How To Merge Two Sorted Lists by@rakhmedovrs

How To Merge Two Sorted Lists

August 1st 2022 7,909 reads
Read on Terminal Reader
Open TLDR
react to story with heart
react to story with light
react to story with boat
react to story with money
The list should be made by splicing together the nodes of the first two lists. It could be singly linked or doubly linked. The number of nodes in both lists is in the range `[0, 50]`-100 <= 100` The first Linked node is usually called the head whereas the last one is called the tail. The solution has a solution and we’ll discuss it in terms of big O notation. We’re looking for a node with minimal value stored in it. We move the pointer to the next for LinkedList which has a head. We also need a current node for storing the link of the current node.
image
Ruslan Rakhmedov HackerNoon profile picture

Ruslan Rakhmedov

Software Engineer, Stripe

Task description:

You are given the heads of two sorted linked lists list1 and list2.

Merge the two lists into one sorted list. The list should be made by splicing together the nodes of the first two lists.


Return the head of the merged linked list.


Example 1:

image

Input: list1 = [1,2,4], list2 = [1,3,4]
Output: [1,1,2,3,4,4]

Example 2:

Input: list1 = [], list2 = []
Output: []

Example 3:

Input: list1 = [], list2 = [0]
Output: [0]


Constraints:

  • The number of nodes in both lists is in the range [0, 50].
  • -100 <= Node.val <= 100
  • Both list1 and list2 are sorted in non-decreasing order.

Reasoning:

LinkedList is another widely used data structure. It could be singly linked or doubly linked.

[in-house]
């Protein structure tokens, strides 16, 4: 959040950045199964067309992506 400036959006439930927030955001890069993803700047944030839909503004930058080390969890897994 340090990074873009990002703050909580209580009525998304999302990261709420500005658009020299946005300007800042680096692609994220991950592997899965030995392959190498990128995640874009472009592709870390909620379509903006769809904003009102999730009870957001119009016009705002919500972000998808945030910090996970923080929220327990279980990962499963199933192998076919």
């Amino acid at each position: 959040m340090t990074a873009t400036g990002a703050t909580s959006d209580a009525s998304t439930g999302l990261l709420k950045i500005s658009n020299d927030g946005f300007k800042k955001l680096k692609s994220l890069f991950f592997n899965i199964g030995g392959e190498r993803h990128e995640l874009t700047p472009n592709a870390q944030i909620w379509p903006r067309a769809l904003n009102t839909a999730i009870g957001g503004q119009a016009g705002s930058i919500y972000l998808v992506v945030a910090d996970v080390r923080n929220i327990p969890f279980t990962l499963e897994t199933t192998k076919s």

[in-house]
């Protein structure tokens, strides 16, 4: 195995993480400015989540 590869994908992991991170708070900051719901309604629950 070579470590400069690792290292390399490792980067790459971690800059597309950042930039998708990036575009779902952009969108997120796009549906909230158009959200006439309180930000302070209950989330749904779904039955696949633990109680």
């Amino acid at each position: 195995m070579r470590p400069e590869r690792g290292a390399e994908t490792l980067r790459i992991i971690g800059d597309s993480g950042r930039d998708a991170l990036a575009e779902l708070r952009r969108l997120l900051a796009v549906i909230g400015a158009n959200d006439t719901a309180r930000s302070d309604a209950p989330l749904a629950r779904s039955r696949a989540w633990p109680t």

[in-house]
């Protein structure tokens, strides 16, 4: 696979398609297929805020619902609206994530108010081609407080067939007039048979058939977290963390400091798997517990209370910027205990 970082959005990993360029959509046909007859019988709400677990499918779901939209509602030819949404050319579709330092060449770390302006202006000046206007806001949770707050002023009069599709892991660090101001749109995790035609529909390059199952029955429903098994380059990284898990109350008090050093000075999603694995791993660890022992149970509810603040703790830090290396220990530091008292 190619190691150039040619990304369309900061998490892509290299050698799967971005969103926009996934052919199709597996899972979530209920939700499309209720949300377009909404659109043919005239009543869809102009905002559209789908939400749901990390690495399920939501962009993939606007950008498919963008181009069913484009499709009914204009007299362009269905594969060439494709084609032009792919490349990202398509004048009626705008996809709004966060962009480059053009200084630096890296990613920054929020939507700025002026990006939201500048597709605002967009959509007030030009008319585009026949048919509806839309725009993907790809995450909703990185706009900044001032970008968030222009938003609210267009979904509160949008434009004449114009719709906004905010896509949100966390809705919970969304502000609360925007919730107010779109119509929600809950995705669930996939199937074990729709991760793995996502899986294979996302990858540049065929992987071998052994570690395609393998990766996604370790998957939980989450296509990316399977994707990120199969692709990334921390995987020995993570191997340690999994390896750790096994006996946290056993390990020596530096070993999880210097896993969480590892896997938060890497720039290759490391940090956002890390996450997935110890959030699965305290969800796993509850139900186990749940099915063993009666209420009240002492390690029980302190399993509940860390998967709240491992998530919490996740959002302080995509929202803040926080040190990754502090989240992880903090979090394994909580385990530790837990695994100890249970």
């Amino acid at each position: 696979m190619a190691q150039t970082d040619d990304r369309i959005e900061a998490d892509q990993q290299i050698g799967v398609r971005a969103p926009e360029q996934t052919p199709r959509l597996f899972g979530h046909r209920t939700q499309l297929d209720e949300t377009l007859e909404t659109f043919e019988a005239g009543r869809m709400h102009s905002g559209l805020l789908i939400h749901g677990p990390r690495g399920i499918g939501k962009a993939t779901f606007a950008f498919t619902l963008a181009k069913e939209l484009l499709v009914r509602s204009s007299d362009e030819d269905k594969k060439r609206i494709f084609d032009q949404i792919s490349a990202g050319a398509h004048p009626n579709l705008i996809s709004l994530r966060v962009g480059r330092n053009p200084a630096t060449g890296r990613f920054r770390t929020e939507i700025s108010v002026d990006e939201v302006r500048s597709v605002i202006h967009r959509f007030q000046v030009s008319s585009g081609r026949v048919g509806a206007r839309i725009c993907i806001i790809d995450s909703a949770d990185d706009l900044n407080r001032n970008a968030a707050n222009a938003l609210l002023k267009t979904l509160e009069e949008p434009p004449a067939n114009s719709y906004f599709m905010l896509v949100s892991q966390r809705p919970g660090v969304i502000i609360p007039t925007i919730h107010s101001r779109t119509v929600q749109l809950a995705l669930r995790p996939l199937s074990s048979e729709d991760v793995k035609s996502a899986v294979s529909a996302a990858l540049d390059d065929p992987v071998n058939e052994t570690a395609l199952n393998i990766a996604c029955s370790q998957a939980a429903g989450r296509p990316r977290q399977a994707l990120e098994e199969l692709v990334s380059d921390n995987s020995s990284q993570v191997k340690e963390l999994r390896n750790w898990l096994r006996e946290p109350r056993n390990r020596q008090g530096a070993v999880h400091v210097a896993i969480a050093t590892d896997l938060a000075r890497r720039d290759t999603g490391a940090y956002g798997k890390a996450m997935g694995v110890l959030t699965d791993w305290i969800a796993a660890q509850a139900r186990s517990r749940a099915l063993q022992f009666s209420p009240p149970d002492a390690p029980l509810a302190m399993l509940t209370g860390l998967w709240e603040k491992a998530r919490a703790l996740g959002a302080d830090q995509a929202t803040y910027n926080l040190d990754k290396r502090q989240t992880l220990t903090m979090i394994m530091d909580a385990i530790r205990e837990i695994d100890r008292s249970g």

Singly linked list

Singly linked list


Doubly linked list

Doubly linked list


For this particular task we can assume that we work with singly linked version. As you can see every linked list consists of small pieces called Links or Node.



As you can see from the pictures and code above every LinkedNode stores a link to the next LinkedNode. The first LinkedNode is usually called the head whereas the last one is called the tail. With a singly linked version we can only traverse from the head to the tail of the list and there’s no way to return to the previous node once we stepped forward. The doubly linked version allows us to traverse in both directions because every ListNode stores pointers to the next and previous ListNodes.


Solution:

This time I provide the full code for the solution and we’ll discuss it

The first thing we do is to create a dummy node for storing links to the future head of the merged linked list, as I said previous every LinkedList has a head.


We also need a current node for storing the link of the current node, so we can use it to attach next node to it


We iterate through both lists till pointers to next nodes are not null. On every such step, we’re looking for a node with minimal value stored in it. We move the pointer to the next for LinkedList which has a current node with minimal value. Eventually one of the pointers of both is null.

The last thing we need to do is to attach the rest of LinkedList which still has some values to our current pointer and return a head of the newly created LinkedList.


The solution above has linear time complexity and doesn’t use additional memory(In terms of big O notation additional pointers can be omitted)

image

See you in the next article✌️✌️✌️✌️✌️✌️✌️

react to story with heart
react to story with light
react to story with boat
react to story with money
L O A D I N G
. . . comments & more!